Approval of Tucson-Phoenix passenger rail celebrated
A statewide rail plan that would start by linking Tucson and Phoenix is a step toward giving Arizona residents a transportation option that would relieve traffic congestion and improve air quality, an interest group contends.
"We've seen that our roads are congested, our air is polluted and people are spending endless amounts of time in traffic," said Serena Unrein, a public interest advocate for the Arizona Public Interest Research Group.
The group held a news conference Monday at an unused passenger railroad station in downtown Phoenix to celebrate a recent vote by the State Transportation Board to approve the statewide rail plan.
The plan outlines potential rail projects that would expand passenger and freight rail across Arizona and make the state eligible to compete for federal funds.
One component is a three-year study looking into the possibility of creating a rail route that would link Tucson and Phoenix. It eventually would expand to include Prescott and Flagstaff in the north and Sierra Vista and Douglas in the south, Unrein said.
She said an estimated 11,400 vehicles make the trip daily between Phoenix and Tucson and said that number is expected to triple by 2050.
Vincent Lopez, a spokesman for the Maricopa County Department of Public Health, said during the news conference that he supports the passenger rail because it would improve public health.
"It'll help combat health issues and respiratory problems that are a result of the pollution that comes from car transportation in the Valley," he said.
Jade Meskill, co-founder of Gangplank, a Chandler-based company that helps entrepreneurs develop ideas using technology, is one of more than 70 business leaders who endorsed the rail plan with Unrein's group. He said passenger rail would help with the commute between Chandler and Tucson.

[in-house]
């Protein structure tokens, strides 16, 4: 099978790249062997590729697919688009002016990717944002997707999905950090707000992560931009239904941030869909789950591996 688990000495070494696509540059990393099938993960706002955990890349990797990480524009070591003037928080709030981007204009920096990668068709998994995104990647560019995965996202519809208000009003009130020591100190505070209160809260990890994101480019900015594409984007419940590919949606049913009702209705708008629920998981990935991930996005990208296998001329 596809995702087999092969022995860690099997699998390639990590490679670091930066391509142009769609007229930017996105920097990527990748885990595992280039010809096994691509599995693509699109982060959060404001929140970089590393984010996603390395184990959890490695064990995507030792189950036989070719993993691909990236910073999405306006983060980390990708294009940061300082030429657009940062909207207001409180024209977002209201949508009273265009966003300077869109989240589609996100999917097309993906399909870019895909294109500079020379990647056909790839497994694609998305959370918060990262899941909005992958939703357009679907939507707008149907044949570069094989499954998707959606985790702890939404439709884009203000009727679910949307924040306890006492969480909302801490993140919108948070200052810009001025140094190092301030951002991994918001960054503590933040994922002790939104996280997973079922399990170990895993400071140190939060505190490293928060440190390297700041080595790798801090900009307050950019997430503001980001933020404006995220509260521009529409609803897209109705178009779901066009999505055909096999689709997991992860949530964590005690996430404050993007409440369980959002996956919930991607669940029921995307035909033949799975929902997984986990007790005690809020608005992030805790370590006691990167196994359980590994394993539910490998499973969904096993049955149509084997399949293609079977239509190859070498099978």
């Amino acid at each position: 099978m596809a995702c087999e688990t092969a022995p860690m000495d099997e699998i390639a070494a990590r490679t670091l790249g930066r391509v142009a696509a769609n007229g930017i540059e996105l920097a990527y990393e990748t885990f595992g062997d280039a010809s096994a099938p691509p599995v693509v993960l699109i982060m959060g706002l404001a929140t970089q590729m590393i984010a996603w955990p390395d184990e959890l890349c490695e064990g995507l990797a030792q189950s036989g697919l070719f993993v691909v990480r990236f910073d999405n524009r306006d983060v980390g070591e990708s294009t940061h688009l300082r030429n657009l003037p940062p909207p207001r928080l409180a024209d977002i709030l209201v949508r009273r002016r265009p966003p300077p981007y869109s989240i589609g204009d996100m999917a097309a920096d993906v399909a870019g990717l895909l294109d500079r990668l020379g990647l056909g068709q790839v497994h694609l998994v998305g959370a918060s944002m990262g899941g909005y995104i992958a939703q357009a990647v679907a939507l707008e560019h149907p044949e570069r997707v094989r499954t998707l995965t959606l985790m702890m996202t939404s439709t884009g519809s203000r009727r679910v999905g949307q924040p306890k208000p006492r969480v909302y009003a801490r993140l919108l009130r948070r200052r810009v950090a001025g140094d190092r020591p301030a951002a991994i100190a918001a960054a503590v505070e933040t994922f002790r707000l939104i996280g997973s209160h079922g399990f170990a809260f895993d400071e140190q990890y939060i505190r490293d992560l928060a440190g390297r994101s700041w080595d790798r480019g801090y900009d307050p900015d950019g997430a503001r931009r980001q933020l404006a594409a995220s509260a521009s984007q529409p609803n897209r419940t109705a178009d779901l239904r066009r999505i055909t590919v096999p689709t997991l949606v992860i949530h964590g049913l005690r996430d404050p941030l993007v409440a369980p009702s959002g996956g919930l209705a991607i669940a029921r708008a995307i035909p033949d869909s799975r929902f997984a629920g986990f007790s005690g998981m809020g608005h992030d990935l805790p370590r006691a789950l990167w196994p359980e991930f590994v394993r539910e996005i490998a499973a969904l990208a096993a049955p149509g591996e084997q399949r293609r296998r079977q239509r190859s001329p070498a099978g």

"The drive on the I-10 is a long, grueling drive with all the trucks and the slow traffic," he said. "In order to increase the opportunity for collaboration with our members in Chandler as well as in Tucson, the rail would be a really great option for us."
Eric Emmert, spokesman for the East Valley Chambers of Commerce Alliance, said businesses would benefit from the construction of the rail.
"Businesses will gravitate toward station locations once the route is determined, and we'll see development around those areas," he said.
In a telephone interview, Laura Douglas, a spokeswoman for the Arizona Department of Transportation, said approval of the statewide plan allows Arizona to begin outlining rail development projects that will provide additional transportation options.
"This is a plan that looks out several years into the future to determine what kind of transportation and what kind of infrastructure we need in Arizona 25 years from now," she said in a telephone interview.
The task includes conducting studies to determine the best rail routes and the impact the construction might have on the environment.
"There's a lot that needs to take place before the shovel hits the dirt, but we are certainly glad to be part of a discussion when it comes to rail," she said.
Julie Engel, president and CEO of the Greater Yuma Economic Development Corporation, said she drives to Phoenix at least once a week and would like to see the passenger rail extended to Yuma.
"It would connect us with major metropolitan areas through an alternative mode of transportation that is a little bit greener than individual vehicles and possibly more efficient," she said.